Healthcare industry-wide cost containment behavior is sending ripples back through the supply chain.
Are the changes a transitory event or a trend is the question facing many suppliers. Does the change call for a permanent change to business as usual?
As unsettling as it may be, most suppliers appear to be preparing for a transition which will bring more variability and unpredictability to the results of companies which had been prized for dependability in results.
The speed with which suppliers adapt to the new environment may influence the degree of variability. Resisting what appears to be an inevitable transition likely accentuates the disruption it causes.
As I listen to Wall Street earnings calls, healthcare industry suppliers blame weak results on cost cutting but rarely admit to what is likely the new reality.
Click here for an article by Chris Provines, author and speaker, on healthcare supplier strategies.
Click here for an article in Modern Healthcare suggesting the greatest pressure is on commodity items.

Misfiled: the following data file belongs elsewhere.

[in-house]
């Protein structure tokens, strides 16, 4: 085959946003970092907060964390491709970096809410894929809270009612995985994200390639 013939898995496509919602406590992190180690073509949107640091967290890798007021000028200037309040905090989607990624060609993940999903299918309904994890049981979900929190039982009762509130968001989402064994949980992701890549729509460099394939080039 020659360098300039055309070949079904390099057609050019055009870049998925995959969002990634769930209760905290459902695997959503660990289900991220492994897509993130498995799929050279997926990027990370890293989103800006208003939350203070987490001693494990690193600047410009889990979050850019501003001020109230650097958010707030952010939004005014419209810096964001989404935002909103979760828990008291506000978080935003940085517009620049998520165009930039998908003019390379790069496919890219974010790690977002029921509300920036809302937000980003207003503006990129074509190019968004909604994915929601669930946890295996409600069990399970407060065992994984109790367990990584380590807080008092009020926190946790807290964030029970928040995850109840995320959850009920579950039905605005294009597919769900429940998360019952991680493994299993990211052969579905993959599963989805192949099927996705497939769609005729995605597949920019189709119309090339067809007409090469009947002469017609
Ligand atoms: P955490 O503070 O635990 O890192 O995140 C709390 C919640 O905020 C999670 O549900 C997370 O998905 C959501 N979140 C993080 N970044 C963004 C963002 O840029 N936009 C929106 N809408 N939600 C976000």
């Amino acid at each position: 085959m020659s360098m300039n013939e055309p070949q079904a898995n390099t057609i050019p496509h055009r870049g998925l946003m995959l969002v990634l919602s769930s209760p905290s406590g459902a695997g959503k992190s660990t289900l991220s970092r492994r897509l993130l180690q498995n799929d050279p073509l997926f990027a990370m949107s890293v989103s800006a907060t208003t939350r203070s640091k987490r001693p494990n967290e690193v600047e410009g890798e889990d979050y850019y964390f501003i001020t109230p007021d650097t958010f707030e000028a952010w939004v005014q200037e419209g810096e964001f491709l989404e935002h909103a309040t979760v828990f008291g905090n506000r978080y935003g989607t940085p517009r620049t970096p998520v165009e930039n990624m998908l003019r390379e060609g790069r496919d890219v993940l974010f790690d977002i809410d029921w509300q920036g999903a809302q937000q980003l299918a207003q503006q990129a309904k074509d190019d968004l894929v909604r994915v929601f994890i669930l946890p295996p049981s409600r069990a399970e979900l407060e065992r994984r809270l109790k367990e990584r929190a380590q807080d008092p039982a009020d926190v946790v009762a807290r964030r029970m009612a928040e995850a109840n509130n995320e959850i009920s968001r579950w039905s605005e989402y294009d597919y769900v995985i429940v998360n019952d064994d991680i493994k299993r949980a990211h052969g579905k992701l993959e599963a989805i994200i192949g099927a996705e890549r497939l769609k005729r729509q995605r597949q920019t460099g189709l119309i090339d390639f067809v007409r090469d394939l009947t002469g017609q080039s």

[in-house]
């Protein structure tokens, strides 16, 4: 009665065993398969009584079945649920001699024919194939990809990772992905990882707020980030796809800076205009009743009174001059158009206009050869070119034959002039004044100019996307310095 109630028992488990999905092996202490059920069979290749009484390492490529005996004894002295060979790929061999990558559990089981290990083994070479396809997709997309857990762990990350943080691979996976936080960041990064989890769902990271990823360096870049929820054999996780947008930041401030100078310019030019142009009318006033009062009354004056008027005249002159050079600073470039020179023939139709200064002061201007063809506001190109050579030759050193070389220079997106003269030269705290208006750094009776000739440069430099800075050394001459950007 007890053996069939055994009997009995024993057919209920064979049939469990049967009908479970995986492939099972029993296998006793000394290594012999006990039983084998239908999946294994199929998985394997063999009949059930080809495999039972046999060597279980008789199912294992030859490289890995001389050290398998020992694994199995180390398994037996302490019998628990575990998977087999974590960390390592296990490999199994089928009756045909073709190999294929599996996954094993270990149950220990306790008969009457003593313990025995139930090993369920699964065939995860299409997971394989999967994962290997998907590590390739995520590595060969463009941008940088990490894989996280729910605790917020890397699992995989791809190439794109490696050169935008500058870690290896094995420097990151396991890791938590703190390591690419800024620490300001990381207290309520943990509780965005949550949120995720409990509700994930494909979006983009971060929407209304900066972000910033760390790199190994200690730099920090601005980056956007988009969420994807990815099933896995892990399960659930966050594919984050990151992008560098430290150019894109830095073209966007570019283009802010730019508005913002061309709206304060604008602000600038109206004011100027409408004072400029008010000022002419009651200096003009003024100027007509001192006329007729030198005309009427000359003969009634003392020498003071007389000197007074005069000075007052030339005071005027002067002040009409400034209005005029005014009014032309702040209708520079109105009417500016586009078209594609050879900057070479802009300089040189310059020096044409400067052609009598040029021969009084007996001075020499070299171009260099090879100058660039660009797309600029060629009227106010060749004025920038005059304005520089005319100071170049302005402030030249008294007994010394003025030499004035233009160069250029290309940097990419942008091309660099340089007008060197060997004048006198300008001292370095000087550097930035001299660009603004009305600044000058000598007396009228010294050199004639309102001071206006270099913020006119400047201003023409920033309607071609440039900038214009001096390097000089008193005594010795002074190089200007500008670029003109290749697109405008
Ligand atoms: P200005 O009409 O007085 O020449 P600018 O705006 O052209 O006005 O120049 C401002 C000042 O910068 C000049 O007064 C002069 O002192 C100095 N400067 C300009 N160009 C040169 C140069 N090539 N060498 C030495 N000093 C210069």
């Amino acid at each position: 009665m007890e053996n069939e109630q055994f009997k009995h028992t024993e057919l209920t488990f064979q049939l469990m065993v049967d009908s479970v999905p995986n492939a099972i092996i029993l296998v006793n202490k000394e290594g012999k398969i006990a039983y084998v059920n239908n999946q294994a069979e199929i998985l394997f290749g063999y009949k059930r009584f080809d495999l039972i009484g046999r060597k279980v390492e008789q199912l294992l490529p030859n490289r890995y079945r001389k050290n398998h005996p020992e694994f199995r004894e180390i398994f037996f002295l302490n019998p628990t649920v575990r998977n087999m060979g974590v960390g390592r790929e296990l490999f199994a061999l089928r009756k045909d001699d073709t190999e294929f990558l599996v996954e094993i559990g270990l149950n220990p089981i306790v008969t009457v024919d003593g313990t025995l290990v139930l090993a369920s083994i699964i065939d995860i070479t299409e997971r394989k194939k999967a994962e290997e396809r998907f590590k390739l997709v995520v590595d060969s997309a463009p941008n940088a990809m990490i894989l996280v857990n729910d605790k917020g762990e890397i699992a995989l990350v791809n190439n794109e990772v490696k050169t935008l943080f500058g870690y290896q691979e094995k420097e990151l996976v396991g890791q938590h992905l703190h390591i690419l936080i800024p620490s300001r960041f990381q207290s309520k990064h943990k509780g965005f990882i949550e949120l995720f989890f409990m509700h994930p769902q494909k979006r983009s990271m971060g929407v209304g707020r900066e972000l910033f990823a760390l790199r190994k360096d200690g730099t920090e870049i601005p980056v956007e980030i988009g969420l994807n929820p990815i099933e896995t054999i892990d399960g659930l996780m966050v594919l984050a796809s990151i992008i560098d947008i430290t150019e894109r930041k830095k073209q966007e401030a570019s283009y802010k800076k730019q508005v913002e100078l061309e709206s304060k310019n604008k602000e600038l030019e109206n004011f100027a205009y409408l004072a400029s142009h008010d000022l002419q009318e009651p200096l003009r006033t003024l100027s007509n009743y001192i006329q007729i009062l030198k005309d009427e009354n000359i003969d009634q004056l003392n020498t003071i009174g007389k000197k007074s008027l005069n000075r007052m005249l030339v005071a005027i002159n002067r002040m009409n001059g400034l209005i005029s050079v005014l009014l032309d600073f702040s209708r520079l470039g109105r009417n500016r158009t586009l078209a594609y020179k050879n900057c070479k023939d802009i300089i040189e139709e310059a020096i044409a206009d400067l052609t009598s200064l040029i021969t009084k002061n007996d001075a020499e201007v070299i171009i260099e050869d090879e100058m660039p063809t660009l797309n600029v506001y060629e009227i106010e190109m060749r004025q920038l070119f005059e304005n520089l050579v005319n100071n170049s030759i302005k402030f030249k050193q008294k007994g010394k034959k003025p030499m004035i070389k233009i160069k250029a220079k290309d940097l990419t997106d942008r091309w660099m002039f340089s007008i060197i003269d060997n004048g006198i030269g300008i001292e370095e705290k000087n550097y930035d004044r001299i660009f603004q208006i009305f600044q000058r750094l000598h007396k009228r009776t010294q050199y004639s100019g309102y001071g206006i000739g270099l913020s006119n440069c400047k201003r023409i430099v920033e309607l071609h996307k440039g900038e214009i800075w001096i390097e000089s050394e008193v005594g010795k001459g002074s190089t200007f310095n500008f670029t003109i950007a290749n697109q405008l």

Post by Dennis McCarthy
The Food and Drug Adminstration, FDA, has provided final guidance to determine which mobile apps may require FDA scrutiny and regulation.
The more the mobile app’s intended used is as an integral part of the functioning of a medical device, the more likely it falls within regulatory scrutiny. For example, a mobile app used to read the results of diagnostic tests are likely to be defined as a “mobile medical app” and, therefore, face FDA review.
At the other end of the spectrum, mobile apps that are used for normal office functions such as scheduling office visits or reminding patients about non-medical behavior such as getting sufficient exercise, are unlikely to face review.
Click on the links below or copy and paste the links into your browser to read a helpful summary of the FDA announcement by Foley & Lardner, the law firm, or the FDA guidance.
By Dennis McCarthy